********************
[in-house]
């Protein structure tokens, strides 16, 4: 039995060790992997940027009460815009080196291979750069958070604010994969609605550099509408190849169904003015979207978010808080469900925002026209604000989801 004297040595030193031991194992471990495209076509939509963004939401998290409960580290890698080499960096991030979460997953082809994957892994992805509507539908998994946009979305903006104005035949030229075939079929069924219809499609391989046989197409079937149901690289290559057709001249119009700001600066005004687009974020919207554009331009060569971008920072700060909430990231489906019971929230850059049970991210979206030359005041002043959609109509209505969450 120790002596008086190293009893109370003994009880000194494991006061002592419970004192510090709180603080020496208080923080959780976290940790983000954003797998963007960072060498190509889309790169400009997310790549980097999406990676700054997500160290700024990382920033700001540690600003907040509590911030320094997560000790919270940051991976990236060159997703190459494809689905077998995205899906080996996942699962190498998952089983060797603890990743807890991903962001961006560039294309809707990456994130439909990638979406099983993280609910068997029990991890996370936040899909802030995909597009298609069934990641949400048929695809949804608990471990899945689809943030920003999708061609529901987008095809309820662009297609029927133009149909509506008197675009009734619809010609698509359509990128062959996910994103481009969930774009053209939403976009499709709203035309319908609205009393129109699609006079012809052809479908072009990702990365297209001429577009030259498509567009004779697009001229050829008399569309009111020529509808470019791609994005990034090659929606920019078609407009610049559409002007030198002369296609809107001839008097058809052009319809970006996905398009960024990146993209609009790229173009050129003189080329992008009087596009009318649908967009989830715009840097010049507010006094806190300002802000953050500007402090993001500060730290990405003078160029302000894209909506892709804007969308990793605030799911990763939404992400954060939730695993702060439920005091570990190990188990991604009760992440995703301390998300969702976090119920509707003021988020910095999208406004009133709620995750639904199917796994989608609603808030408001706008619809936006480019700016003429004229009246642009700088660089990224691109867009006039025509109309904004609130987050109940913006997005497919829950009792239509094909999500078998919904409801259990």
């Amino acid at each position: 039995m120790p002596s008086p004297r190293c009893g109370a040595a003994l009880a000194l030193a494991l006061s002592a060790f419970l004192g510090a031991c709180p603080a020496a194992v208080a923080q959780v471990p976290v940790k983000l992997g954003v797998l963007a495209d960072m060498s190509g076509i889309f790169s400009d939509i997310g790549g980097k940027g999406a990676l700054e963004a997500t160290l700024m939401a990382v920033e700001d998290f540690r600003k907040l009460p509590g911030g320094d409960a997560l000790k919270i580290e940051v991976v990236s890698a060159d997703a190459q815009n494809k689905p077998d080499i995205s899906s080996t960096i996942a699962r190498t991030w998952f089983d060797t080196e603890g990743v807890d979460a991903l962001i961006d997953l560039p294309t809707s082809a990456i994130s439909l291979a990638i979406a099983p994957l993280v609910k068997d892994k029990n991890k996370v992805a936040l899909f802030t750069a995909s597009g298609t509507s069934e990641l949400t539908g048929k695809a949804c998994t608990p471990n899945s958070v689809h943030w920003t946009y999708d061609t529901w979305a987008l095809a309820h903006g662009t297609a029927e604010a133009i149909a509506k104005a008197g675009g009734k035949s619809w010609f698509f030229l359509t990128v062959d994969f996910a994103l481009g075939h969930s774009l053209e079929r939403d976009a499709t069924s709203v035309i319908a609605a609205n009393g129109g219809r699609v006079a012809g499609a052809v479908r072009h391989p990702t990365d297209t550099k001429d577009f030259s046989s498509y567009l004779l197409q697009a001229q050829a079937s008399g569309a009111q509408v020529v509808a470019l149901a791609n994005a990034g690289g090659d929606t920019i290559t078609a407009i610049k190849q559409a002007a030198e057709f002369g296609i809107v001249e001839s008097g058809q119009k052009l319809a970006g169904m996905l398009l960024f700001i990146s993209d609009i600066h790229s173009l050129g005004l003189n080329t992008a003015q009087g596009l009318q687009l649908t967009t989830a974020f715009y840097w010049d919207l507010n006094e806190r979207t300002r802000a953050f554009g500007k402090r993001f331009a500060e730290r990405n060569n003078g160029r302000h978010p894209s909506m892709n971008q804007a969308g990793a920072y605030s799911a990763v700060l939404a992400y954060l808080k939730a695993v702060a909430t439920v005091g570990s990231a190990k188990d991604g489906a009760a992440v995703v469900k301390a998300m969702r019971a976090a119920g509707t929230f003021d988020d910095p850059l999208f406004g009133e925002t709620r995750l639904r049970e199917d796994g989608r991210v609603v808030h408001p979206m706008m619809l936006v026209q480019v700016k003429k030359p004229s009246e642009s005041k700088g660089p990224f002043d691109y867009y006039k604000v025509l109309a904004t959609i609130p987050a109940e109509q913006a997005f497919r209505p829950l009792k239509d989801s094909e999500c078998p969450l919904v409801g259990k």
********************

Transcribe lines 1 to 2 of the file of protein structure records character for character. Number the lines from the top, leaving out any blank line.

[in-house]
């Protein structure tokens, strides 16, 4: 039995060790992997940027009460815009080196291979750069958070604010994969609605550099509408190849169904003015979207978010808080469900925002026209604000989801 004297040595030193031991194992471990495209076509939509963004939401998290409960580290890698080499960096991030979460997953082809994957892994992805509507539908998994946009979305903006104005035949030229075939079929069924219809499609391989046989197409079937149901690289290559057709001249119009700001600066005004687009974020919207554009331009060569971008920072700060909430990231489906019971929230850059049970991210979206030359005041002043959609109509209505969450 120790002596008086190293009893109370003994009880000194494991006061002592419970004192510090709180603080020496208080923080959780976290940790983000954003797998963007960072060498190509889309790169400009997310790549980097999406990676700054997500160290700024990382920033700001540690600003907040509590911030320094997560000790919270940051991976990236060159997703190459494809689905077998995205899906080996996942699962190498998952089983060797603890990743807890991903962001961006560039294309809707990456994130439909990638979406099983993280609910068997029990991890996370936040899909802030995909597009298609069934990641949400048929695809949804608990471990899945689809943030920003999708061609529901987008095809309820662009297609029927133009149909509506008197675009009734619809010609698509359509990128062959996910994103481009969930774009053209939403976009499709709203035309319908609205009393129109699609006079012809052809479908072009990702990365297209001429577009030259498509567009004779697009001229050829008399569309009111020529509808470019791609994005990034090659929606920019078609407009610049559409002007030198002369296609809107001839008097058809052009319809970006996905398009960024990146993209609009790229173009050129003189080329992008009087596009009318649908967009989830715009840097010049507010006094806190300002802000953050500007402090993001500060730290990405003078160029302000894209909506892709804007969308990793605030799911990763939404992400954060939730695993702060439920005091570990190990188990991604009760992440995703301390998300969702976090119920509707003021988020910095999208406004009133709620995750639904199917796994989608609603808030408001706008619809936006480019700016003429004229009246642009700088660089990224691109867009006039025509109309904004609130987050109940913006997005497919829950009792239509094909999500078998919904409801259990």